Pamela Agoyo, Ohkay Owingeh, Cochiti, and Kewa Pueblos, has the honor of being the first Pueblo woman to be elected as NIEA President. Here Agoyo addresses the 2013 NIEA Convention in Rapid City, following her swearing in.
Rapid City hosts NIEA
New board sworn in
By Karin Eagle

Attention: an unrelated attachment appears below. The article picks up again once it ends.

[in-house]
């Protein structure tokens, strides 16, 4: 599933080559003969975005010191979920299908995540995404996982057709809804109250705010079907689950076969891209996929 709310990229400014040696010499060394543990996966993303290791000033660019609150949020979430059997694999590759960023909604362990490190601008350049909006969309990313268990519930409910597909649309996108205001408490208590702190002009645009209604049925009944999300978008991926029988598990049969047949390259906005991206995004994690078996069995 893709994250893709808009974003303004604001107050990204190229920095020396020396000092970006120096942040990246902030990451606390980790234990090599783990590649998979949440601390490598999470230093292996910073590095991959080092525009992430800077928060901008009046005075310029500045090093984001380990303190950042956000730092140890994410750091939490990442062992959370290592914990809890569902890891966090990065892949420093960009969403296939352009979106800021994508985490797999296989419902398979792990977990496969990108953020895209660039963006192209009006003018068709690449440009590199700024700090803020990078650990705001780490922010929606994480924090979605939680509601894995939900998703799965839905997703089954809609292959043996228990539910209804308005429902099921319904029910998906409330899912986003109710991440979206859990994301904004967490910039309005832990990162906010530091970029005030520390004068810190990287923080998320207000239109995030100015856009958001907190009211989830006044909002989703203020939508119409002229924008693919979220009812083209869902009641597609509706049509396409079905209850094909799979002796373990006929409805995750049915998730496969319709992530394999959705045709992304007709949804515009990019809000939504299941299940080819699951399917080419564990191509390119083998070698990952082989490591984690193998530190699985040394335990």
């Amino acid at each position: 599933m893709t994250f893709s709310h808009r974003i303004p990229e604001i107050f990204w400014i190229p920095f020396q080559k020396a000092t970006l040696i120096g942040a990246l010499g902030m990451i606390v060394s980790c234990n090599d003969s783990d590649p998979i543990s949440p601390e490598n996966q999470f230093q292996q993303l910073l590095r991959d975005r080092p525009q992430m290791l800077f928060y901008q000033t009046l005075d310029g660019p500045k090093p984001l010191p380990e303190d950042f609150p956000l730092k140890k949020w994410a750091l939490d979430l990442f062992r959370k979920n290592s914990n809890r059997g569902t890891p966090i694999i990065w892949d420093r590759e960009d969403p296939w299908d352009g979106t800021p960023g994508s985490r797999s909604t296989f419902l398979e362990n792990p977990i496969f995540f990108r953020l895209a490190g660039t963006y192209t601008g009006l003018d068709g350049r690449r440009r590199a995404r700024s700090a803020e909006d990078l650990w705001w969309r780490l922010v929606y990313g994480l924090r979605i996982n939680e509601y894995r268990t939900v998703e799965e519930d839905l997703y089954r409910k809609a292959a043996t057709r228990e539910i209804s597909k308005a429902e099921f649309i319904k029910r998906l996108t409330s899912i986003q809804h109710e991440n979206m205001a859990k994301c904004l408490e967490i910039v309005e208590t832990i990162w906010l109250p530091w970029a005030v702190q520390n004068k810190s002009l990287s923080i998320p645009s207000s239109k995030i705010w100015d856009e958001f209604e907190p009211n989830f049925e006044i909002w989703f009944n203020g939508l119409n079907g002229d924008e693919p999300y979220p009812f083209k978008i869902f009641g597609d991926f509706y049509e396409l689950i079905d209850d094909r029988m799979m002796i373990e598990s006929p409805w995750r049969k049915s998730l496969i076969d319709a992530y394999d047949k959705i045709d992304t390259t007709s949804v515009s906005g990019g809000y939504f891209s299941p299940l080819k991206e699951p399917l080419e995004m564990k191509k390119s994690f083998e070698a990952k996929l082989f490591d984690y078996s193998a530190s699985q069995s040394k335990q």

Native Sun News Staff Writer RAPID CITY- Rosemary Christensen remembers organizing what would later become the National Conference on Indian Education. As part of her work at the Midwest Regional Educational Laboratory (UMREL) in Minneapolis, MN, Christensen’s job was to pull together educators and administrators from the greater Minneapolis area assisted by the planning committee. “That first meeting, we expected maybe two or three hundred people to show up,” recounts Christensen, “We ended up with over a thousand.” That meeting in 1969 led to the incorporation of The National Indian Education Association (NIEA) on August 21, 1970 in Minneapolis, Minnesota. The original signatures of the incorporation papers were of Rosemary Christensen, Elgie Raymond and Will Antell. Since that time, those involved in Indian Education have come together every year across the country to discuss the issues that face the Native population in education. 2013 saw the return of the NIEA convention to the sacred Black Hills. Rapid City saw several thousand educators, administrators, parents of students and students themselves pour into the city for the 44th Annual NIEA convention. The theme for this year’s convention was “Building Education, Nations and Communities”. In expounding upon that theme, the conferences that were held throughout the three days, alongside the discussion panels hit upon several aspects, including the urban native population’s needs, language immersion, and working with the effects of the recent government sequestration. Each day was led off with a General Assembly, featuring keynote speakers who were invited to speak to the conventioneers, many of whom had traveled across the country, and in fact, across the ocean, to attend. Jefferson Keel, lieutenant governor of the Chickasaw Nation, and President of the National Congress of American Indians, began the conference as the first keynote speaker. Keel is a retired US Army officer with over 20 years active duty service. His service included combat duty as an Infantryman in Vietnam where he earned numerous awards and decorations including two awards of the Bronze Star with "V” device for valor, and two awards of the Purple Heart. Lt. Governor Keel has a Masters Degree from Troy State University. On Friday, the keynote address was given by David Coleman, President and CEO of The College Board. Colman attended public school in New York City before enrolling at Yale University. At Yale, he taught reading to high school students from low-income families and started Branch, an innovative community service program for inner-city students in New Haven, Conn. Based on the success of Branch, David received a Rhodes scholarship, which he used to study English literature at the University of Oxford and classical educational philosophy at the University of Cambridge in the U.K. He returned to the U.S. to work at McKinsey & Company for five years, where he led much of the firm’s pro bono work in education. David was named to the 2013 Time 100, the magazine’s annual list of the 100 most influential people in the world. He has been recognized as one of Time magazine’s "11 Education Activists for 2011” and was one of the NewSchools Venture Fund Change Agents of the Year for 2012. For the closing General Assembly, Oglala Lakota Cecilia Fire Thunder was asked to address the convention. Fire Thunder attended Holy Rosary Mission until 10th grade, ultimately moving to Los Angeles in 1963 under the U.S. Relocation Program. She passed her state boards in 1973, becoming a licensed nurse. She then helped found the American Indian Free Clinic in 1975, which provided basic health and dental care for American Indians living in Los Angeles County. In 1977, she moved to San Diego for college and focused her work in the American Indian Health Center. In 1986, Fire Thunder returned home to work at the Bennett County Hospital, and soon after created the Oglala Lakota Women’s Society to address domestic and child abuse. She is also credited for helping the Oglala Sioux Tribe became the first to pass a comprehensive law to address domestic violence in 1989. In 2003, Cecilia successfully ran for president – becoming the first female President of the Oglala Sioux Tribe. She was impeached the next year for her strong stand on women’s rights. Following the keynote address by Fire Thunder, the outgoing NIEA President, Dr. Heather Shotton addressed the convention for the final time. An Assistant Professor of Native American Studies at University of Oklahoma, Dr. Shotton is a member of the Wichita, Kiowa, and Cheyenne tribes. Elected to the board two years ago, Dr. Shotton previously served as NIEA's President-Elect. Following her remarks, Shotton called the newly elected NIEA board members to the stage to be sworn in. The newly elected members include an Oglala Lakota man, Ryan Wilson. Wilson is a member of the Oglala band of the Tituwan Oceti Sakowin, and is from the Wilson Tiospaye. Wilson is the grandson of the late George Wilson, Sr. a WWII Veteran and the late Mary Dixon. His mother is the late Roberta Wilson. Wilson was elected vice-president of the National Indian Education Association in 2000. In 2005 he was elected president and after another election to the NIEA board in 2008 he retired from the board in 2010. In 2005, Wilson launched the NIEA Native Language Revitalization Initiative within one year of starting this initiative NIEA successfully secured passage of the Esther Martinez Native American Languages Preservation Act. Through the Administration for Native Americans, the Esther Martinez Act has created greater funding opportunities for language revitalization efforts. Native language funding has accelerated from an average of 1.5 million annually to over 12 million annually as a result of NIEA leadership on this issue. As president of NIEA, Ryan presented the inaugural State of Indian Education Address. This speech, which was nationally broadcasted on C-Span, brought attention to the needs of Indian education and the conditions of Native children and youth. The speech was widely viewed by members of Congress and staff and contributed greatly to broad based support for culturally based education and continued funding levels for Indian education in the poisonous atmosphere of intense budget cuts. Also in 2005 Ryan founded the National Indian Education Association Tribal Leaders Education Task Force, codifying for the first time a permanent venue for tribal leaders to advance the Indian education agenda. Following the swearing in of the new NIEA Board members, Dr. Shotton called forth Pamela Agoyo. Agoyo, who is Ohkay Owingeh, Cochiti, and Kewa Pueblos, has the honor of being the first Pueblo woman to be elected as NIEA President. Agoyo’s 25-year professional career has focused primarily in the areas of Student Affairs & Student Development. She has served the University of New Mexico in a number of capacities including Director of Student Union Recreational Services; Recruitment Specialist for the Office of Admissions & Outreach Services; Director of Minority Recruitment & Retention; and Scholarship Outreach Coordinator for the Office of Financial Aid & Scholarships. For the past decade, Agoyo’s primary area of focus and dedication has centered on developing and providing student support services that promote academic access and success for American Indian students. She earned a BA in Psychology, a BA in Sociology, and a MA in Organizational Learning & Instructional Technology from UNM. The 2013 NIEA Convention was concluded with a ceremonial passing of an eagle feather staff and a paddle, representing the Northwestern and Polynesian tribes represented at NIEA, from the local planning committee, led by Chris Bordeaux and Susan White Lance, to the new planning committee. The new committee in turn, offered their invitation to the 2014 NIEA convention to be held in Anchorage, Alaska. (Contact Karin Eagle at email@example.com) Copyright permission by Native Sun News